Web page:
Biological and Humanistic Approaches to Personality
Theories of personality are abundant and include the biological and humanistic approaches to personality. Abraham Maslow was a humanistic psychologist who created the hierarchy of human needs. This hierarchy was based on two groups of needs; deficiency needs and growth needs. Maslow reported that the hierarchy of needs shaped personality. However, there are biological factors that also influence personality. The relationship of biological factors and Maslow’s theory helps determine which aspects of the humanistic theory are incompatible with biological explanations of personality.
Growth Needs Influence Personality Formation
Maslow’s hierarchy of human needs begins with the deficiency needs of human existence. There are four levels of deficiency needs and “each lower need must be met before moving to the next higher level” (Huitt, 2007, para. 1). The first is physiological, which includes hunger, thirst, bodily, and comforts. Infants cry out for these needs to be met by the caregivers. The second need is safety and security. Humans must feel safe in their environment to grow at a healthy rate. The third level of needs is the need for belongingness and love. According to Huitt (2007), this need can be met if the person is “accepted and is affiliated with other people” (para. 1). The last deficiency need is esteem. Humans seek to achieve life goals, be competent, and gain approval and recognition from those who they love (Huitt, 2007).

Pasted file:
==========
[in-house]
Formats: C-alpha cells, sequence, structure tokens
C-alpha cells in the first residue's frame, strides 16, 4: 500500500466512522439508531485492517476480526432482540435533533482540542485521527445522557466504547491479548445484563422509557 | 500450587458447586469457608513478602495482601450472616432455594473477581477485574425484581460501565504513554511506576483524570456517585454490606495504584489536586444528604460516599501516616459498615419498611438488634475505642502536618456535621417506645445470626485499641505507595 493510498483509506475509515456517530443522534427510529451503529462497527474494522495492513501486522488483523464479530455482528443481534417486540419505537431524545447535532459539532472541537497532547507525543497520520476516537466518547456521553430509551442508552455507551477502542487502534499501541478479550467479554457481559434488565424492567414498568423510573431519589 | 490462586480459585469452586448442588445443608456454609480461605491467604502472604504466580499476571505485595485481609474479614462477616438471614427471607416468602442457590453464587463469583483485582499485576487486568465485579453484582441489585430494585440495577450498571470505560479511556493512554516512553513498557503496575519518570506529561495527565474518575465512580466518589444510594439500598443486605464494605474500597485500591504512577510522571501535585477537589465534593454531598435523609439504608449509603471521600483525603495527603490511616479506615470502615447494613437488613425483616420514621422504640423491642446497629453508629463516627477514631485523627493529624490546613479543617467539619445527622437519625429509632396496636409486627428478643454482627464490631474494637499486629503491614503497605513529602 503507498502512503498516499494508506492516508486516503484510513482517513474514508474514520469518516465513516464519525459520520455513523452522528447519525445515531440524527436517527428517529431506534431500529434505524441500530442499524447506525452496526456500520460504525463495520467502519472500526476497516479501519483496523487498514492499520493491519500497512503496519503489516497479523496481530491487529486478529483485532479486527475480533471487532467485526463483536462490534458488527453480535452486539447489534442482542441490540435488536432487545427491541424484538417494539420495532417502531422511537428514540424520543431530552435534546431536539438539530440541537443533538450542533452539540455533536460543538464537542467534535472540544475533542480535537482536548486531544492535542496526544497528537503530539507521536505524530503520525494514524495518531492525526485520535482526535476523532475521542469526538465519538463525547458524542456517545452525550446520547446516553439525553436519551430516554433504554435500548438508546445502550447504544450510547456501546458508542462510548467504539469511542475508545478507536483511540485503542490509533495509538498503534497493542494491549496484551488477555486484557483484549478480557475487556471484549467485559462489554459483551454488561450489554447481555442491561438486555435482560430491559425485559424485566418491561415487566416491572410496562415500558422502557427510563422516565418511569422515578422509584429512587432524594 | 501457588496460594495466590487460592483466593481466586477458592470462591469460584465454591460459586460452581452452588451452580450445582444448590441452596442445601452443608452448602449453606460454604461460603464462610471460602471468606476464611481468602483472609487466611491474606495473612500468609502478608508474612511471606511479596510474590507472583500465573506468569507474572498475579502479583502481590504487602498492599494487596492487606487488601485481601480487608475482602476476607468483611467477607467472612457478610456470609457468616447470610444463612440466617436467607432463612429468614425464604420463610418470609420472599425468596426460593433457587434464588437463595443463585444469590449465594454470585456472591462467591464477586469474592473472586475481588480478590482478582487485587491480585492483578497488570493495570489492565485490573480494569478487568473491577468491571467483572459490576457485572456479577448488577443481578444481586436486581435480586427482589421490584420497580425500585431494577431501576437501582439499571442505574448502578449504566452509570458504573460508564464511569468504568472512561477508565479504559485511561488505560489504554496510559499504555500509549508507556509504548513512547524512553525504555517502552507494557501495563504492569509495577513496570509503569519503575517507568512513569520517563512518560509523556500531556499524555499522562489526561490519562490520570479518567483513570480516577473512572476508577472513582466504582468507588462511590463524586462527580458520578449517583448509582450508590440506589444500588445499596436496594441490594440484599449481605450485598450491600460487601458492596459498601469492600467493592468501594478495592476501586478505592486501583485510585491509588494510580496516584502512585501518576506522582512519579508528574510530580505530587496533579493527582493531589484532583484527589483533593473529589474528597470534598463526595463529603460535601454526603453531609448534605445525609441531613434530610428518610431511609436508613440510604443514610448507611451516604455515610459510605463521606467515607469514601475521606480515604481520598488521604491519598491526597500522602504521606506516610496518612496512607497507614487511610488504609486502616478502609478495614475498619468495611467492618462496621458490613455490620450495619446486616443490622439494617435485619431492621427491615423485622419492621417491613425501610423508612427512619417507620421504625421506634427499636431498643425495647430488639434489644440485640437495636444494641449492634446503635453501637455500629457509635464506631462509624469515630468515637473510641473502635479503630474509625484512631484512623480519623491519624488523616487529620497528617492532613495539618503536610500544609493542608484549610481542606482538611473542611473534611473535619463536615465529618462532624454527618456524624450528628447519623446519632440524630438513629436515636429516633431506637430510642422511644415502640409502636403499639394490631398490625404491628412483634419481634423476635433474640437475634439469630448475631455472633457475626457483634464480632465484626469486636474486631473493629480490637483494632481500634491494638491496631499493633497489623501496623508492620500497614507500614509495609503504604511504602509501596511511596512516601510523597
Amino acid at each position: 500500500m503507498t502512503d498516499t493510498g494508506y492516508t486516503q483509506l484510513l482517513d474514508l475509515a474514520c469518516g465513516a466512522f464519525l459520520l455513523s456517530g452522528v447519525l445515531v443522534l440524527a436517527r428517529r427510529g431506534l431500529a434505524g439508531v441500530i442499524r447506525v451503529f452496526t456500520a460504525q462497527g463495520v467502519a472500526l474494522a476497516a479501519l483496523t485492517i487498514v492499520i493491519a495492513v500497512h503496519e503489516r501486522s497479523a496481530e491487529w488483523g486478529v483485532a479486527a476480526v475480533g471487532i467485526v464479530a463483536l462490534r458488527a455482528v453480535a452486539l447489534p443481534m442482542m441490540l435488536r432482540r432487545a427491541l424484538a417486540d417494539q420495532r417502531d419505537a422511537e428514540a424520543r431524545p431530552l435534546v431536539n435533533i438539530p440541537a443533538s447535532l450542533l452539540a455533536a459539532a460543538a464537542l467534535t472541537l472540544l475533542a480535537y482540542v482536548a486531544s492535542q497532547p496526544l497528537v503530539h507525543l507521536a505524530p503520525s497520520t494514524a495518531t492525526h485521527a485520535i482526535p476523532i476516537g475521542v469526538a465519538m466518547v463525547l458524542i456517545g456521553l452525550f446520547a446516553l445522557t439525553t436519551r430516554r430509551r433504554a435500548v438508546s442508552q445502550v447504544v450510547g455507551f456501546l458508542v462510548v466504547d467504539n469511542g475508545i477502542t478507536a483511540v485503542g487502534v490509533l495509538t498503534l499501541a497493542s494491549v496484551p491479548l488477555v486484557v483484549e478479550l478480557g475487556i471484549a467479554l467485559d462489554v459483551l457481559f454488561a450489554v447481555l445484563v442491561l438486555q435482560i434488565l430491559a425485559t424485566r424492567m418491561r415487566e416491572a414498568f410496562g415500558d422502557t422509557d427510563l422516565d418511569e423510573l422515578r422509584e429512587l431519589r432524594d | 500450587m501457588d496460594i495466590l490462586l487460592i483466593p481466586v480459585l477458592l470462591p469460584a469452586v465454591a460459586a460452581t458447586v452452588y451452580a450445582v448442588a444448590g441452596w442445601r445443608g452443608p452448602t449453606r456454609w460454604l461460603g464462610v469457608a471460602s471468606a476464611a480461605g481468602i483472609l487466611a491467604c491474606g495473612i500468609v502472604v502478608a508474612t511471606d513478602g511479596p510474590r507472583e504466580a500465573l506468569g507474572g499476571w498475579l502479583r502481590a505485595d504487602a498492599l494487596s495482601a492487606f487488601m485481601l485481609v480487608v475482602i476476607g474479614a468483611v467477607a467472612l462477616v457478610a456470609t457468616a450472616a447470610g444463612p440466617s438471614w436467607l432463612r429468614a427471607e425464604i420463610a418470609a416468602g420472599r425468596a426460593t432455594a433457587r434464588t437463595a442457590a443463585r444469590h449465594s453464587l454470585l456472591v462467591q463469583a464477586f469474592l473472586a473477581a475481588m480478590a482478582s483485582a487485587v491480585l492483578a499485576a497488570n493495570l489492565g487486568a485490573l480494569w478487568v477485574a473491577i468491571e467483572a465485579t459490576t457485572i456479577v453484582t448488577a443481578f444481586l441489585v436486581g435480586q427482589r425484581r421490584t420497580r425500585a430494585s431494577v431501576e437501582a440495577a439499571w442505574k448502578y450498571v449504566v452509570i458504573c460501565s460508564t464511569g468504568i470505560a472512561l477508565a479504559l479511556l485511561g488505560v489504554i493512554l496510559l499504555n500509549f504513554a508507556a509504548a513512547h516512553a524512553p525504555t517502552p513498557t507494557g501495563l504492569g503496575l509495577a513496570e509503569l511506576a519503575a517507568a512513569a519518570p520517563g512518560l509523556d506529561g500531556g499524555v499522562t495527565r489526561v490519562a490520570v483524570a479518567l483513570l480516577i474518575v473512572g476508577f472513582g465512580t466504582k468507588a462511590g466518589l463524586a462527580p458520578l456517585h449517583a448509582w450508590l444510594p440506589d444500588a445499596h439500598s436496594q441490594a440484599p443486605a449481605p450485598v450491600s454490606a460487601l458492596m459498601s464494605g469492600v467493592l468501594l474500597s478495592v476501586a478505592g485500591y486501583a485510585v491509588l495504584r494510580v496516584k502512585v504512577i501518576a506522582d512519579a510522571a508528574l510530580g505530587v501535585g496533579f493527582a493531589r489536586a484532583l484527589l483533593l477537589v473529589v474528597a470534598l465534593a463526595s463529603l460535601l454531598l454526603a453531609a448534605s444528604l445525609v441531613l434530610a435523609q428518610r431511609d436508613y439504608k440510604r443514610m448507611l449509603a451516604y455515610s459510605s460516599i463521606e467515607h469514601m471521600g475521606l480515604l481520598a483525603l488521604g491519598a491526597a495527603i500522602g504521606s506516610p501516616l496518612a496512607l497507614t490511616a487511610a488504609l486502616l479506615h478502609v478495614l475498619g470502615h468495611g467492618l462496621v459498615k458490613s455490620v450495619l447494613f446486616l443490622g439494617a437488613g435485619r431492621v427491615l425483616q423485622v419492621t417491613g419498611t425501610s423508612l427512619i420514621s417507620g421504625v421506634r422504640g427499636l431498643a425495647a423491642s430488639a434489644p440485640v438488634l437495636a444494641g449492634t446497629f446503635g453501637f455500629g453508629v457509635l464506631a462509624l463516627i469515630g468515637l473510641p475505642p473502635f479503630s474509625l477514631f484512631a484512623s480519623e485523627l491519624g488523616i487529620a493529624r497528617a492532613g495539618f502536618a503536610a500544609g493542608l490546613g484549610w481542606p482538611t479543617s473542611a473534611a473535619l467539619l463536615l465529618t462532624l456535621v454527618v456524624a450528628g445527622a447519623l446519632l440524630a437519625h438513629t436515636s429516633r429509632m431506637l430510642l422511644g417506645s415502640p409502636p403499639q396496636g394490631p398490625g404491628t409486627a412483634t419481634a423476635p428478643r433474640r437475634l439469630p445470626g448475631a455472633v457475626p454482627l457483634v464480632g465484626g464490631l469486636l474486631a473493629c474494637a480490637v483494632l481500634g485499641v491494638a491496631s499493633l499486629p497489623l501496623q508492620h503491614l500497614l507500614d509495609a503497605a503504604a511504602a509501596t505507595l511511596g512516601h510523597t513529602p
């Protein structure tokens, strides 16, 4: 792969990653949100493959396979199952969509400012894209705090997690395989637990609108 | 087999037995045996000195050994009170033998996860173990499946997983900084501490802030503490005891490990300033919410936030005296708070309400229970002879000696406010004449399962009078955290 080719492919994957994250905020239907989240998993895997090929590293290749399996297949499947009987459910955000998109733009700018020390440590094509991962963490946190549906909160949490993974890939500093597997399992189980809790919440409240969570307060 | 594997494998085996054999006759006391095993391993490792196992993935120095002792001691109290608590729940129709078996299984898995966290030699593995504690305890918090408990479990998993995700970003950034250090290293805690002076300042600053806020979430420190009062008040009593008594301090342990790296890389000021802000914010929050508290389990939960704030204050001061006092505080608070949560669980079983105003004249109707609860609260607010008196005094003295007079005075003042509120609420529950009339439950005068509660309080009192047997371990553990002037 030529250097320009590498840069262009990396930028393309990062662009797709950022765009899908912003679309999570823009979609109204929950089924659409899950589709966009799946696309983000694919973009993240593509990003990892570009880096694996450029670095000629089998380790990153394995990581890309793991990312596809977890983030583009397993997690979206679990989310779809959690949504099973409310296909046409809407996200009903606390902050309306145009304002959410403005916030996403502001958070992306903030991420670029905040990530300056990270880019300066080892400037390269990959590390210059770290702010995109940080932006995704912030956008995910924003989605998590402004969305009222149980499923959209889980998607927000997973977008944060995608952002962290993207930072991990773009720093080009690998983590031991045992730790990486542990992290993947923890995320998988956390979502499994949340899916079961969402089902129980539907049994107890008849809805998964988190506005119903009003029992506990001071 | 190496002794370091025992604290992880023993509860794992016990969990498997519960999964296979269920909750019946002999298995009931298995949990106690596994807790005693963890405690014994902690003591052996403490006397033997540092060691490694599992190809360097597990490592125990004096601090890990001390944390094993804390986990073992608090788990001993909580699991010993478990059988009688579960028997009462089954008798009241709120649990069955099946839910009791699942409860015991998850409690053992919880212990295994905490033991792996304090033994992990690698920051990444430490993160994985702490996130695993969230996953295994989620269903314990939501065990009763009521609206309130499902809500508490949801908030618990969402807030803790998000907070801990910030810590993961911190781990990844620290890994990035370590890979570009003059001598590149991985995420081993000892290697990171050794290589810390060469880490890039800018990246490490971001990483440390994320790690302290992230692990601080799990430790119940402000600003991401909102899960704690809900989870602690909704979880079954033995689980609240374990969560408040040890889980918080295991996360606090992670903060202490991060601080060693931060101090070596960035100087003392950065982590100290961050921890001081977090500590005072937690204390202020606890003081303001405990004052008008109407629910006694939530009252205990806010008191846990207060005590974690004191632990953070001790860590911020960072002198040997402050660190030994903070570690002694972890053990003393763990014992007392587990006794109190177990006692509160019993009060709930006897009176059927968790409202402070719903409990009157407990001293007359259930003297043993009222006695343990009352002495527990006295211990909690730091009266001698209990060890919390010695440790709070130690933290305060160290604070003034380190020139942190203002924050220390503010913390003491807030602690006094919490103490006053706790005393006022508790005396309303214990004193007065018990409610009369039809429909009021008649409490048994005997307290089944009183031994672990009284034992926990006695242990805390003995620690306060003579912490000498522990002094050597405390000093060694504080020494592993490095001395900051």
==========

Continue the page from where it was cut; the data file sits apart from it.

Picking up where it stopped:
Maslow believed that humans could move forward “only if the deficiency needs are met” (Huitt, 2007, para. 2). In the beginning of Maslow’s research, he only focused on self-actualization as a growth need. However, he later identified two needs “as a part of the more general level of self-actualization…and one beyond the general level that focused on growth beyond that oriented towards self” (Huitt, 2007, para. 2). The first of the second group is cognitive. Humans have a desire to “know, to understand, and to explore” (Huitt, 2007, para. 2). The second growth need is aesthetic, which is symmetry, order, and beauty. Then there is self-actualization. This is self-fulfillment and the realization of one’s own potential. The last of the four is self-transcendence. According to Huitt (2007), Maslow believed that “as one becomes more self-actualized and self-transcendent, one becomes [wiser] and automatically knows what to do in a wide variety of situations” (para. 2). The four growth needs can influence personality because as humans grow and learn, they become aware of the environment and themselves; thereby, creating changes in their personalities. In Maslow’s hierarchy, as a person transcends into a state of knowledge and experience, he or she will begin to realize that there are more favorable states of being and may choose to implement adjustments to his or her personality. However, biological factors also influence personality.
Biological Factors that Influence Personality